Since it was constructed in 1909, the Carnegie Library in Lake City has maintained its reputation as a community gathering space and a unique destination for visitors. In the past, it’s been the Carnegie Café, then it housed a Mexican restaurant before sitting vacant for 18 months. Now, its newest owners have transformed it into an elevated dining experience known as the Carnegie Bistro & Ale House.
During its time as a library, Todd Green remembers visiting the basement where the children’s books and story hours were held. After watching it sit empty, he and his wife Teresa started forming a plan to purchase the historic building and open a restaurant. They reached out to their son, Aaron Dodd, who was working as a chef in Omaha, and asked if he would be interested in coming to Iowa to join them in this journey. Aaron said yes, thrilled at the idea of having creative culinary freedom.
Since the family purchased the building and officially opened the restaurant in November 2021, the Carnegie Bistro & Ale House is now well-known for Aaron’s unique twists on classic dishes. After 14 years of experience as a sous-chef who crafted international fare, he now strives to encourage the small community to experience new flavors.
“In my previous job, I did a lot of different cultural cooking for various events, and that’s something I’ve always been interested in,” Aaron said. “So, what I do here is make homemade sauces for all the proteins. Since people already know what the dish is, it creates a way for me to put a new spin on it and get people to try new things.”
And it’s worked. With Aaron’s creations awing regulars and visitors alike, alongside uncommon craft beers on tap served from behind the old library circulation desk that was repurposed as the bar, the restaurant introduces a whole array of unique experiences in Lake City.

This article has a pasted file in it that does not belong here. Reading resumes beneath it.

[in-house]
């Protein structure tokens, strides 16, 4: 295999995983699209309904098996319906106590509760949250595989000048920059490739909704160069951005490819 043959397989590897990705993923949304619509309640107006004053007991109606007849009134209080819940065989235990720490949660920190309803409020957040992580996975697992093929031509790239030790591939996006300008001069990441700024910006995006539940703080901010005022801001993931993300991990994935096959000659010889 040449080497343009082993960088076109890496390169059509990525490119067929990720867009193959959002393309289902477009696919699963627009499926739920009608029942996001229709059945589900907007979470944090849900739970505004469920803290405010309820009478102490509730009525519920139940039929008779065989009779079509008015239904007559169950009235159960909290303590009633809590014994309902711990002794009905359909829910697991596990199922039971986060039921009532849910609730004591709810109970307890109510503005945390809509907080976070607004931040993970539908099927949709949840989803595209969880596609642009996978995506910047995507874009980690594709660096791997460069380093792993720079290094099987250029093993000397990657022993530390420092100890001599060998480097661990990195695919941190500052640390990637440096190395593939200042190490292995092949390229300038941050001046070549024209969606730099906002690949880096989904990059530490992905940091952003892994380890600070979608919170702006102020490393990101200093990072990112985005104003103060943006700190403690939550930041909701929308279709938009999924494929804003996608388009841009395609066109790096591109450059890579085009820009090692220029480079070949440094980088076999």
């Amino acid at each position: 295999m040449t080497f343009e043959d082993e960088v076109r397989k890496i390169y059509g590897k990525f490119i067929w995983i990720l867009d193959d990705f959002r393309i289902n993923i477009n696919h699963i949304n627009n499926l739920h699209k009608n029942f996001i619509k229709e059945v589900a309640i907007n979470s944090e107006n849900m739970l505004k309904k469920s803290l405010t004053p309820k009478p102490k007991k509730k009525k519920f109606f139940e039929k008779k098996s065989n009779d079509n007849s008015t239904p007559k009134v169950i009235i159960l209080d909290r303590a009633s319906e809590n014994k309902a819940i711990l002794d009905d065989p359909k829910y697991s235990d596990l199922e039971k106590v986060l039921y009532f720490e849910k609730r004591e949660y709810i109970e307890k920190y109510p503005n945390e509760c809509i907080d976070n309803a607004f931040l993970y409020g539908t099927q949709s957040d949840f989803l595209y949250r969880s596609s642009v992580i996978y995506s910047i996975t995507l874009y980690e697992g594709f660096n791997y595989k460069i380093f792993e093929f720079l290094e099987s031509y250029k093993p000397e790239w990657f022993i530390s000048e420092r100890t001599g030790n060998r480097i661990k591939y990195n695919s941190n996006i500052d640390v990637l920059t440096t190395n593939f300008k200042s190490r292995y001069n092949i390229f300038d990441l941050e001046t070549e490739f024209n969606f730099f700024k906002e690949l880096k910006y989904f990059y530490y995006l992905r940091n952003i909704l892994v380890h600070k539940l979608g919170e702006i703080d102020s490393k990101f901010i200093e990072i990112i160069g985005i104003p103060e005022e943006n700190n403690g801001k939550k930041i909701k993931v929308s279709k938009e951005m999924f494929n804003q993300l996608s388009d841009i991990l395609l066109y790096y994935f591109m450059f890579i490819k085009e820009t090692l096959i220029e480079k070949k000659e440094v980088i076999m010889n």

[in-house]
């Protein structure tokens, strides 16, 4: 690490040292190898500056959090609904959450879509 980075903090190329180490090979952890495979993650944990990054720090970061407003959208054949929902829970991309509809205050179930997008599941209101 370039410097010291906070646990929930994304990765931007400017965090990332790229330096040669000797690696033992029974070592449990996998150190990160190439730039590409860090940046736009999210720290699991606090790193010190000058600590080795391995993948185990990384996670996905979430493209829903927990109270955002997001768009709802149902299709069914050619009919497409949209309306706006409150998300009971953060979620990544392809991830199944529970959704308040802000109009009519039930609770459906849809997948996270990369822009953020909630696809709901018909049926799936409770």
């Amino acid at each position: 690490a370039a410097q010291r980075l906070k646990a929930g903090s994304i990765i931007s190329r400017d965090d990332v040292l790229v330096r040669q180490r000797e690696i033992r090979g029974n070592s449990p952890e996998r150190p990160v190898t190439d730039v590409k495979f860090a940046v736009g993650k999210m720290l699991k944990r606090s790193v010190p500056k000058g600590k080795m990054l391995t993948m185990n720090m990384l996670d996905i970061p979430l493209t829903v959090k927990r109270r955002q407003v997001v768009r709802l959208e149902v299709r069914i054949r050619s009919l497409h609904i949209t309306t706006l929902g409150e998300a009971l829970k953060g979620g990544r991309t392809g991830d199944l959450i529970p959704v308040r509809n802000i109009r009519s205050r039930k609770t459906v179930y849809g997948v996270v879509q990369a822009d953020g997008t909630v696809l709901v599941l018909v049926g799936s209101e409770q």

Now, the restaurant is elevating their plans with even more exciting flavors and additions. While the family is still getting word out about the Carnegie Bistro, they’ve started introducing events such as Dining Around the Globe, where guests can purchase a passport and attend six monthly cultural small plate dinners.
“We don’t want to be just a steak and burger place, and we’re not,” Todd said. “Aaron’s always coming up with good things. We just keep trying to get people interested in the food and craft beer scene and there are several instances of people seeing unfamiliar things and wanting to try it, so that’s kind of cool.”
As the Carnegie Bistro continues to introduce new and exciting flavors, the family also has several plans for elevating the experience even more. From installing a lift to improve accessibility, adding a deck behind the restaurant to incorporate outdoor seating and converting the basement into a catering kitchen, Todd, Teresa and Aaron aren’t quite finished yet.
Until then, visitors can enjoy Aaron’s creations while admiring the building’s historic woodwork and décor, and even borrow a book from the Carnegie Bistro’s take-a-book, leave-a-book library.